But I am also clear-eyed in the realization that the funds provided by the compact are most accurately viewed as an important safety net to protect the CSU from economic fluctuations like those the state and nation currently face. They will not meet all of our needs. We will advocate assertively and continuously for the trustees' budget request. But we must also prepare for the reality that we will face formidable constraints in our ongoing efforts to advance some of our most important priorities, like expanding the work of GI 2025, addressing critical facilities and infrastructure needs, and providing competitive salaries and benefits to our outstanding faculty and staff.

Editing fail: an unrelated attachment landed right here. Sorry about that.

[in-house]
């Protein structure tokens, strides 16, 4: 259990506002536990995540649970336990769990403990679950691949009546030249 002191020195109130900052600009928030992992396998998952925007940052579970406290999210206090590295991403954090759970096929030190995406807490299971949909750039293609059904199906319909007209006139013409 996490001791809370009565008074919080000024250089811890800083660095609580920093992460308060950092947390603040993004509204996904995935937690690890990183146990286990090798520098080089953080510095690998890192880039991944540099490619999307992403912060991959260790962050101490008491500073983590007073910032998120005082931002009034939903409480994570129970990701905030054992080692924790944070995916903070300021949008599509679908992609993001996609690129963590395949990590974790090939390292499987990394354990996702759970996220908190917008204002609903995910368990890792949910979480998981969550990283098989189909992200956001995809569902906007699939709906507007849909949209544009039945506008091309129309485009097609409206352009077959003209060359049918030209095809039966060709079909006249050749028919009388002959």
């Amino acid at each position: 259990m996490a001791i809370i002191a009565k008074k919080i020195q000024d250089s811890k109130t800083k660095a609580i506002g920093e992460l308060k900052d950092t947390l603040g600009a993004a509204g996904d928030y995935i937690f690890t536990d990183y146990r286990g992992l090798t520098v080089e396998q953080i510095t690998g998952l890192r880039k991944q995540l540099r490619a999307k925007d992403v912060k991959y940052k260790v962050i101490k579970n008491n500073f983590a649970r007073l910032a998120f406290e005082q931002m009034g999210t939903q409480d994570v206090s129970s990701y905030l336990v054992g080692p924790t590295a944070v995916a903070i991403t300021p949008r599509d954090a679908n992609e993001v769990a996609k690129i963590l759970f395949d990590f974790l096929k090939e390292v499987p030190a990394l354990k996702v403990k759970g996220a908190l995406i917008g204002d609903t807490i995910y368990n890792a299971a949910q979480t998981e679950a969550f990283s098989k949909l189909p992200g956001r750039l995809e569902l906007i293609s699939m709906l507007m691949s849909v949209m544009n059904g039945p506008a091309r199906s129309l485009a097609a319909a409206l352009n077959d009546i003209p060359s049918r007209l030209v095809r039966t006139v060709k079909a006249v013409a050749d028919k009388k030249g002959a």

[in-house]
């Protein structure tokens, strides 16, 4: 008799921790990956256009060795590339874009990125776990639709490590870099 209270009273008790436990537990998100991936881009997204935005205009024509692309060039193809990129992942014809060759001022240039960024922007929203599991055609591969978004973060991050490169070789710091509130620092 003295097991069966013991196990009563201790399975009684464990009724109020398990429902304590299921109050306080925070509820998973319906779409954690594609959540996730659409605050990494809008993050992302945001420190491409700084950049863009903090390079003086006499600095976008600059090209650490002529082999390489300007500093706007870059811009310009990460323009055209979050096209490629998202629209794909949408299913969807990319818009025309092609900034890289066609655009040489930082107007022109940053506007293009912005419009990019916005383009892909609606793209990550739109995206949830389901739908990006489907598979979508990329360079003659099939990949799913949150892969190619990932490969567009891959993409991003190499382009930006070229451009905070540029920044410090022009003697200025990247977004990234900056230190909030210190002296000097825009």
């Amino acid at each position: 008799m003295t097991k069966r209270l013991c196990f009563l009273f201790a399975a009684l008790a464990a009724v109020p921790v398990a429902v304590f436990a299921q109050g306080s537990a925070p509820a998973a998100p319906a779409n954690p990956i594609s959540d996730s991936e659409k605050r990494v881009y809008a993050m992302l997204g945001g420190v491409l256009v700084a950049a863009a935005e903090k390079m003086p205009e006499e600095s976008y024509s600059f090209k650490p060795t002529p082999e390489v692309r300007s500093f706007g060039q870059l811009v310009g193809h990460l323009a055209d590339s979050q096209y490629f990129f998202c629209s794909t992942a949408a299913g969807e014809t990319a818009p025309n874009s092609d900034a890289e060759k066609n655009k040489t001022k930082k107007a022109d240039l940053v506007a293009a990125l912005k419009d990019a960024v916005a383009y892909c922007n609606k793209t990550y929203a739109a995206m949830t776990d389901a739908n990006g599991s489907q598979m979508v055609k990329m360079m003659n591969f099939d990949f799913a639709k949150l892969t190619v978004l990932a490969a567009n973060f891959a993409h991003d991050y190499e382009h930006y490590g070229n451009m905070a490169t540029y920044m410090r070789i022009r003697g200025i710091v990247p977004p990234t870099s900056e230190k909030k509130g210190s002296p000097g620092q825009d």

I must also emphasize that while the governor has chosen to honor the compact despite our current enrollment circumstances, our obligation to grow enrollment under the terms of the compact remains. And, as I indicated in my report to you at our November meeting, our enrollment projections are unprecedented and deeply concerning.
Systemwide, the CSU projects that it will be more than 25,000 full-time equivalent students – or 7% – below its funded 2022-23 California resident target at the conclusion of spring 2023.
Should the enrollment decline become sustained, it will present a fundamental and significant threat to our mission, the viability of our universities and the future of the communities we serve.